HAEDO DOMINATES CALIFORNIA SPRINT
Argentina’s JJ Haedo won his first race for CSC on Tuesday, beating all the best European and US sprinters in the centre of Sacramento.
After the controversy of Monday’s stage, when a mass pile-up on the finishing circuit resulted in all the riders being awarded the same time, the three finishing circuits were fast but safe.
Navigators and T-Mobile tried to control the lead out but then the riders moved up for the final kilometre. Stuart O’Grady pulled Haedo clear of the fighting in the final five hundred metres and then the powerful sprinter opened up in the last 200 metres. He got a gap with his impressive jump and nobody got close to catching him. Italy’s Luca Paolini (Liquigas) was second and Thor Hushovd (Credit Agricole) was third.Russell Downing (Healthnet) finished in 14th place, while Charly Wegelius (Liquigas) was 103rd in the main bunch.
The stage was marked by a long break by Christophe Laurent (Credit Agricole), Omer Kem (Priority Health) and Ireland’s David McCann (Colavita). They opened five a minute gap but were eventually caught on the flat roads before Sacramento.
Levi Leipheimer (Discovery Channel) finished safely in the bunch and so retained his one-second lead on Jason Donald (Team Slipstream). Ben Jacques-Maynes is third at five seconds.
The sprint win was JJ Haedo’s first big success since signing for CSC during the winter. He won two stages in California last year but could be the surprise sprinter of the season if he can use his powerful acceleration in the European sprints. He is scheduled to ride Milan-San Remo in March and then the Giro d’Italia in May.
“Yesterday it was frustrating because I had to brake in the sprint and watch the others fight it our. Today I got a lot of help from Fabian (Cancellara) and Stuey (O’Grady),” Haedo said.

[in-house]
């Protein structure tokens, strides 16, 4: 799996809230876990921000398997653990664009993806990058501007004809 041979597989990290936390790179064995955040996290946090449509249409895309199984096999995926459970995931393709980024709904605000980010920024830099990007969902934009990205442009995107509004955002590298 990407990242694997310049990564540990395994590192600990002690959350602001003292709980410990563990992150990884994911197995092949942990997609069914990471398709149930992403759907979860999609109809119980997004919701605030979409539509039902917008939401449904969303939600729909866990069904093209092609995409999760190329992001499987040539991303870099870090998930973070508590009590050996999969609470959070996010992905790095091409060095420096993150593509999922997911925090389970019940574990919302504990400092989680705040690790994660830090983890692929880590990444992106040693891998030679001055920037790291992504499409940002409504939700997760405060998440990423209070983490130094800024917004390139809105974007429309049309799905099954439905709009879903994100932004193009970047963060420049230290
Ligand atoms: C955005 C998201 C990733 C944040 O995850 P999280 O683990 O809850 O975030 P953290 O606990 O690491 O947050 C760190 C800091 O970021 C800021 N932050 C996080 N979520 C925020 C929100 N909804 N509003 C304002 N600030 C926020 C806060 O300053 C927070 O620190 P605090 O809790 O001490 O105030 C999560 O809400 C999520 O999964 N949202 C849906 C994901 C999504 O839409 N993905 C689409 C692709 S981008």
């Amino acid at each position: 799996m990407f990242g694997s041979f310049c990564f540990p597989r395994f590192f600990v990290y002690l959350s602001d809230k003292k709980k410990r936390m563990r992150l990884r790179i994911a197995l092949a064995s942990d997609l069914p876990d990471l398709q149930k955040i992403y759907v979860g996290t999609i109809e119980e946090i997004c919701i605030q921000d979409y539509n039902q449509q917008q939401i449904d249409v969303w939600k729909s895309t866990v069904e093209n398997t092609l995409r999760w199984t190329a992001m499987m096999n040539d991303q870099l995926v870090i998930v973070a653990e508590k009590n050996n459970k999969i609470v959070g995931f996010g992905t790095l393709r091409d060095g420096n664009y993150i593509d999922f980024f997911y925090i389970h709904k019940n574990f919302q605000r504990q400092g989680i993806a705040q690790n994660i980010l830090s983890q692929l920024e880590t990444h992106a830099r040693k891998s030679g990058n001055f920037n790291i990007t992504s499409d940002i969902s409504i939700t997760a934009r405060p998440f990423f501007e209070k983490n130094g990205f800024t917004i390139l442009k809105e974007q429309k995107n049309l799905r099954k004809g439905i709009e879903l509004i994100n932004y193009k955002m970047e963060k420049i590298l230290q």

“I was on Stuey’s wheel and he was fourth or fifth position into the last corner. When I saw 300 I told him to go and he went from 350 to 200. I went then and got a gap and I was lucky to keep it. We’re a pretty combo he’s good on the bike and knows were to be. He was calm and calmed me down too. So I didn’t have to go crazy to get to the front.”
“I’m first sprinter in the team for seven years and I know I have to win races. It’s pressure but its good and when you have a CSC jersey, you get respected for it and you have to use that. I wanted to show them I could do it to gain their confidence and now I think they’ll give an even bigger effort to get me to the line for the sprint.”
Wednesday’s 94.6-mile stage three is from Stockton to San Jose in the heart of Silicon Valley. The stage includes four climbs including the tough Sierra Road climb that goes up to 2000ft. It is just 20-miles from the finish and will definitely shape the overall the classification. Rain is also expected to make the racing even tougher.